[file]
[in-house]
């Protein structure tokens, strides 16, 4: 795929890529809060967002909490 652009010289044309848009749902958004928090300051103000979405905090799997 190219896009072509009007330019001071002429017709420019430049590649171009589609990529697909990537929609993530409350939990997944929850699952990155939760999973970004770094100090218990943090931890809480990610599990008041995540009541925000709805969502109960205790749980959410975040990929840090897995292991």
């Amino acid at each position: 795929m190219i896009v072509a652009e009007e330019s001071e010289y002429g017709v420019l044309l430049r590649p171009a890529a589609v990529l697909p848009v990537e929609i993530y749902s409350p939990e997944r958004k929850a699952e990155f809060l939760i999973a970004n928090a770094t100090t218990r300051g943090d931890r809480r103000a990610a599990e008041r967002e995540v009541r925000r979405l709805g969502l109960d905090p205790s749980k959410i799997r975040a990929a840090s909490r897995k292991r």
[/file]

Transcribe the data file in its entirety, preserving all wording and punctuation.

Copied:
[in-house]
């Protein structure tokens, strides 16, 4: 795929890529809060967002909490 652009010289044309848009749902958004928090300051103000979405905090799997 190219896009072509009007330019001071002429017709420019430049590649171009589609990529697909990537929609993530409350939990997944929850699952990155939760999973970004770094100090218990943090931890809480990610599990008041995540009541925000709805969502109960205790749980959410975040990929840090897995292991």
């Amino acid at each position: 795929m190219i896009v072509a652009e009007e330019s001071e010289y002429g017709v420019l044309l430049r590649p171009a890529a589609v990529l697909p848009v990537e929609i993530y749902s409350p939990e997944r958004k929850a699952e990155f809060l939760i999973a970004n928090a770094t100090t218990r300051g943090d931890r809480r103000a990610a599990e008041r967002e995540v009541r925000r979405l709805g969502l109960d905090p205790s749980k959410i799997r975040a990929a840090s909490r897995k292991r």